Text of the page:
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Soon after its launch, the large, round Selenium cell meter mounted over its lens gained the Contarex the nickname of the Bullseye or Cyclops.


If you want a light, compact 35mm SLR, this is not the camera for you. If you require basic controls and rugged reliability backed by a maker renowned for high quality workmanship, read on.


An aperture scale is inset into a curved window above the meter, with f-stops controlled by a thumb wheel beside the lens. Focal plane shutter speeds of 1-1/1000 second are set on a ring around the film advance lever. As each is adjusted, match-needle metering shows the correct exposure with indicators in the viewfinder and in a top plate window. A split image rangefinder aids focusing


Bayonet-mount interchangeable Planar, Distagon, Sonnar and Tessar lenses were originally advertised with focal lengths from 21mm to 500mm.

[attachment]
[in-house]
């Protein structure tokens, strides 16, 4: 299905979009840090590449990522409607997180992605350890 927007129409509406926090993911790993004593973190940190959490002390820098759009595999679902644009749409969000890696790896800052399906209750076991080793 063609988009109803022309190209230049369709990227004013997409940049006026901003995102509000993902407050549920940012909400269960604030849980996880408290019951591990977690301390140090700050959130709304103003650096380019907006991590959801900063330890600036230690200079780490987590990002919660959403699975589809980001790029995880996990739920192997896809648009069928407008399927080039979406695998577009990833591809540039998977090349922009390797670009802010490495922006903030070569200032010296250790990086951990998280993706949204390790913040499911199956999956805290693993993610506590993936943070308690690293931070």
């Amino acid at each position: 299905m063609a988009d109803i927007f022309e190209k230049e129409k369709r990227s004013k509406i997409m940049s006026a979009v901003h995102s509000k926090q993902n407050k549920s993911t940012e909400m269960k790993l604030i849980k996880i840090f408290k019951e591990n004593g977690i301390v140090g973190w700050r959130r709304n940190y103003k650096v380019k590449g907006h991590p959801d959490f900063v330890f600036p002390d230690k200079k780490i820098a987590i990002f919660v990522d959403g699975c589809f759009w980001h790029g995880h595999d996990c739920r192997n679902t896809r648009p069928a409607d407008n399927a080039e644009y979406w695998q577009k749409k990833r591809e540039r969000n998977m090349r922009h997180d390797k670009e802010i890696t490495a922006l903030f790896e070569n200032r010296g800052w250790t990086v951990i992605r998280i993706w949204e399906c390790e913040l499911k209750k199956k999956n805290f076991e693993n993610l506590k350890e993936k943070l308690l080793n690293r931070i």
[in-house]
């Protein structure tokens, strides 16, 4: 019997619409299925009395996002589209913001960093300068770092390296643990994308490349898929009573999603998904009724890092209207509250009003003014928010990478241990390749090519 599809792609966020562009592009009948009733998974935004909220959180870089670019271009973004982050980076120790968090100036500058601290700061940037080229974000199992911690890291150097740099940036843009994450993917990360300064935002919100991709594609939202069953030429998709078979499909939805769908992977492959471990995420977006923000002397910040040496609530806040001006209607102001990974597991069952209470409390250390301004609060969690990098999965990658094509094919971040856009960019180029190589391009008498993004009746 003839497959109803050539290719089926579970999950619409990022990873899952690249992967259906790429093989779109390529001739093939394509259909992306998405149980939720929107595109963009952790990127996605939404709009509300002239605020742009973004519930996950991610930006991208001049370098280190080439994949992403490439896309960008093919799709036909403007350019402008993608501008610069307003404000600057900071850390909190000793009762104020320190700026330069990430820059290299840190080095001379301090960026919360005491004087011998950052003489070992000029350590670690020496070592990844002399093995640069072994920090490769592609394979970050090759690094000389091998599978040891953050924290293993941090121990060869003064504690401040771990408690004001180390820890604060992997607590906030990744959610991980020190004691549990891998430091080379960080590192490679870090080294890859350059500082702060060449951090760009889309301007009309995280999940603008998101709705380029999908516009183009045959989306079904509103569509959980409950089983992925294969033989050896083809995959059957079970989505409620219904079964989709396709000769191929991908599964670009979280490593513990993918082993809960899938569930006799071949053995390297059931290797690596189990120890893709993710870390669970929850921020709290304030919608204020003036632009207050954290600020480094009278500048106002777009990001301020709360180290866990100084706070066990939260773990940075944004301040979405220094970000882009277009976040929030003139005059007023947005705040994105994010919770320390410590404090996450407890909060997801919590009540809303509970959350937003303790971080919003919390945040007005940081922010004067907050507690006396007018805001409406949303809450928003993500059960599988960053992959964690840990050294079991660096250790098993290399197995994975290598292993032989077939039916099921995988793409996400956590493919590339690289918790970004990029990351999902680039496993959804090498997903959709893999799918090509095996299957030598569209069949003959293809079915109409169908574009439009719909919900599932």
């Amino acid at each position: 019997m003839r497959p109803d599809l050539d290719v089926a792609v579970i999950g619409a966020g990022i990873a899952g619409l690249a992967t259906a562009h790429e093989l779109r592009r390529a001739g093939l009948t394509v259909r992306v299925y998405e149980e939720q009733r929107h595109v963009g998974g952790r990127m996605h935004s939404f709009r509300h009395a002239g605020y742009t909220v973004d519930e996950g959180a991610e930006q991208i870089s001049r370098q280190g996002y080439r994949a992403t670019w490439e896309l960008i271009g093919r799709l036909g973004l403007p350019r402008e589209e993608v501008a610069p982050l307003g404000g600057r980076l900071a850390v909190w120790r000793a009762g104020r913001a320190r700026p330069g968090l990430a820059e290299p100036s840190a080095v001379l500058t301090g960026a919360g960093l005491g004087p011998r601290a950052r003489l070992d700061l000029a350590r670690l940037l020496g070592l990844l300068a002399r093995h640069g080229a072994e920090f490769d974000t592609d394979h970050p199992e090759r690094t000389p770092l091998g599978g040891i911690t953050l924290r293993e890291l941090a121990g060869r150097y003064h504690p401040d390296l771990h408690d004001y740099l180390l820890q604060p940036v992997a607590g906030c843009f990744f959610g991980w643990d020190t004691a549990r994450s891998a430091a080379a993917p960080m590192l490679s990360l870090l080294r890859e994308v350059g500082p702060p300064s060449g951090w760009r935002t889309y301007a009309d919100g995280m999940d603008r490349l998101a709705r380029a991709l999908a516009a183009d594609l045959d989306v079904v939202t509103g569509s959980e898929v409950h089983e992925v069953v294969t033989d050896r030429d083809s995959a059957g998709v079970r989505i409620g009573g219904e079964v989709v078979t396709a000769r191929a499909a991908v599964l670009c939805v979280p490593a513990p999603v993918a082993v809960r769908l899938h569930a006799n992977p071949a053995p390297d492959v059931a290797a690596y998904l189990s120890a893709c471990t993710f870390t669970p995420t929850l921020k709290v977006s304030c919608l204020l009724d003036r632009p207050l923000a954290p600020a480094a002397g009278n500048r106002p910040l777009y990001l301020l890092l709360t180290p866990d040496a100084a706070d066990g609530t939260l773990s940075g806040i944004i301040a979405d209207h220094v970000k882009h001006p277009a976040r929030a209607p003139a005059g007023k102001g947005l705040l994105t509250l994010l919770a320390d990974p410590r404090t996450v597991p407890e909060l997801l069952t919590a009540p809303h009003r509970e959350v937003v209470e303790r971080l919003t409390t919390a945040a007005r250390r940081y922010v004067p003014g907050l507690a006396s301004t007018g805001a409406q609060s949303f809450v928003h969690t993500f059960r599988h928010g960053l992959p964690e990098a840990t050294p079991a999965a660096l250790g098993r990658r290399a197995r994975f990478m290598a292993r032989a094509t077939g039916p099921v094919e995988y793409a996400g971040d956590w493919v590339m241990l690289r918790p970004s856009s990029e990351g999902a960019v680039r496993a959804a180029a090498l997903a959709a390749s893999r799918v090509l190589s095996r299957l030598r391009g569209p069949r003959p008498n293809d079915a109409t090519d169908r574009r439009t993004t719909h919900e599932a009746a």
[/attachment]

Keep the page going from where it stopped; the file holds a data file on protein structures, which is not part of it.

Also available is an interchangeable film back with darkslide, which enables film to be safely changed mid-roll. A specific sequence must be followed when removing it: pull out darkslide, advance film, push back darkslide, release back.

1960: Zeiss Ikon Contarex


The Contarex, also known as the Bullseye or Cyclops.

Top plate of the camera, showing the shutter speed control and match-needle metering window between the pentaprism and the rewind knob.

Left: The interchangeable film back with darkslide partially withdrawn


Above: Breaking down the Contarex: film back, body, lens, UV filter and lens hood.

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